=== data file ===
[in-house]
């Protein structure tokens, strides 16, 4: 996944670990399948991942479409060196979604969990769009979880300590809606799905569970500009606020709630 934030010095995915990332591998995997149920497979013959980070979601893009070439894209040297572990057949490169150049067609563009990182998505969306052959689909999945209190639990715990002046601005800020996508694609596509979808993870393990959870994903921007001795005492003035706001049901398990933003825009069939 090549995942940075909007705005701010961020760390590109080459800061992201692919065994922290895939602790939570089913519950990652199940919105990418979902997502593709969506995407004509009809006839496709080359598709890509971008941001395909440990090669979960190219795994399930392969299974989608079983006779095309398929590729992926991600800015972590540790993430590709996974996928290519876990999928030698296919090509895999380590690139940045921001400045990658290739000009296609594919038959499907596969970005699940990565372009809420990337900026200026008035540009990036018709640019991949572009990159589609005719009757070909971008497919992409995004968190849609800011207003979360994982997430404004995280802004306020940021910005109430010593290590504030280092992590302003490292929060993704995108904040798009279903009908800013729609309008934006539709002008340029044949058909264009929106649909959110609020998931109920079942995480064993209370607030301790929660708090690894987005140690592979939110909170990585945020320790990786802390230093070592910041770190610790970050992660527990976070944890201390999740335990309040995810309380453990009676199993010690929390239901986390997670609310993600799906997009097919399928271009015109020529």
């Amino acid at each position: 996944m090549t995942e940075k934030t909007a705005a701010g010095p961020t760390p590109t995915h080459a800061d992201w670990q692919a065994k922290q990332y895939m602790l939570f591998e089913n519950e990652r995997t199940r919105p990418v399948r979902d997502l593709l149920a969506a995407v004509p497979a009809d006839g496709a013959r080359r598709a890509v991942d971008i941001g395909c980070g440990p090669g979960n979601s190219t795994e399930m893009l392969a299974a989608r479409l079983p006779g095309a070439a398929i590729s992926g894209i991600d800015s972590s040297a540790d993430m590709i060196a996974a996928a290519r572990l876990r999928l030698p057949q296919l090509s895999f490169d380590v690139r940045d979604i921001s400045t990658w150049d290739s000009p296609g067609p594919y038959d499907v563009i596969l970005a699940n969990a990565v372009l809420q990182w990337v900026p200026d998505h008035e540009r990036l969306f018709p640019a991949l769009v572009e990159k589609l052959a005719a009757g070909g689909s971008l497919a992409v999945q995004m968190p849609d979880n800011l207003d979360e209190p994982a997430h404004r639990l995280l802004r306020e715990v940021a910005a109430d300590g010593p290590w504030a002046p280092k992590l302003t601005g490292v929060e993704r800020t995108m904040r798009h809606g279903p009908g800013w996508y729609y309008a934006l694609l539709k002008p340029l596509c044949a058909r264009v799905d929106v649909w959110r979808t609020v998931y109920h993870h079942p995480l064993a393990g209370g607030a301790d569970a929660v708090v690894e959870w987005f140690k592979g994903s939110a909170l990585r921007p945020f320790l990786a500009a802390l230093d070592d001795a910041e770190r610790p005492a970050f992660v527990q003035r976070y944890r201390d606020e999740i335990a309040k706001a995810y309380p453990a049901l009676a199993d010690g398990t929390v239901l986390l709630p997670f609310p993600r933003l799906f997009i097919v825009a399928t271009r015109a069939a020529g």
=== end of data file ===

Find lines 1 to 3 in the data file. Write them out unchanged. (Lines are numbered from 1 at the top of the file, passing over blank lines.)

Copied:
[in-house]
């Protein structure tokens, strides 16, 4: 996944670990399948991942479409060196979604969990769009979880300590809606799905569970500009606020709630 934030010095995915990332591998995997149920497979013959980070979601893009070439894209040297572990057949490169150049067609563009990182998505969306052959689909999945209190639990715990002046601005800020996508694609596509979808993870393990959870994903921007001795005492003035706001049901398990933003825009069939 090549995942940075909007705005701010961020760390590109080459800061992201692919065994922290895939602790939570089913519950990652199940919105990418979902997502593709969506995407004509009809006839496709080359598709890509971008941001395909440990090669979960190219795994399930392969299974989608079983006779095309398929590729992926991600800015972590540790993430590709996974996928290519876990999928030698296919090509895999380590690139940045921001400045990658290739000009296609594919038959499907596969970005699940990565372009809420990337900026200026008035540009990036018709640019991949572009990159589609005719009757070909971008497919992409995004968190849609800011207003979360994982997430404004995280802004306020940021910005109430010593290590504030280092992590302003490292929060993704995108904040798009279903009908800013729609309008934006539709002008340029044949058909264009929106649909959110609020998931109920079942995480064993209370607030301790929660708090690894987005140690592979939110909170990585945020320790990786802390230093070592910041770190610790970050992660527990976070944890201390999740335990309040995810309380453990009676199993010690929390239901986390997670609310993600799906997009097919399928271009015109020529």
């Amino acid at each position: 996944m090549t995942e940075k934030t909007a705005a701010g010095p961020t760390p590109t995915h080459a800061d992201w670990q692919a065994k922290q990332y895939m602790l939570f591998e089913n519950e990652r995997t199940r919105p990418v399948r979902d997502l593709l149920a969506a995407v004509p497979a009809d006839g496709a013959r080359r598709a890509v991942d971008i941001g395909c980070g440990p090669g979960n979601s190219t795994e399930m893009l392969a299974a989608r479409l079983p006779g095309a070439a398929i590729s992926g894209i991600d800015s972590s040297a540790d993430m590709i060196a996974a996928a290519r572990l876990r999928l030698p057949q296919l090509s895999f490169d380590v690139r940045d979604i921001s400045t990658w150049d290739s000009p296609g067609p594919y038959d499907v563009i596969l970005a699940n969990a990565v372009l809420q990182w990337v900026p200026d998505h008035e540009r990036l969306f018709p640019a991949l769009v572009e990159k589609l052959a005719a009757g070909g689909s971008l497919a992409v999945q995004m968190p849609d979880n800011l207003d979360e209190p994982a997430h404004r639990l995280l802004r306020e715990v940021a910005a109430d300590g010593p290590w504030a002046p280092k992590l302003t601005g490292v929060e993704r800020t995108m904040r798009h809606g279903p009908g800013w996508y729609y309008a934006l694609l539709k002008p340029l596509c044949a058909r264009v799905d929106v649909w959110r979808t609020v998931y109920h993870h079942p995480l064993a393990g209370g607030a301790d569970a929660v708090v690894e959870w987005f140690k592979g994903s939110a909170l990585r921007p945020f320790l990786a500009a802390l230093d070592d001795a910041e770190r610790p005492a970050f992660v527990q003035r976070y944890r201390d606020e999740i335990a309040k706001a995810y309380p453990a049901l009676a199993d010690g398990t929390v239901l986390l709630p997670f609310p993600r933003l799906f997009i097919v825009a399928t271009r015109a069939a020529g």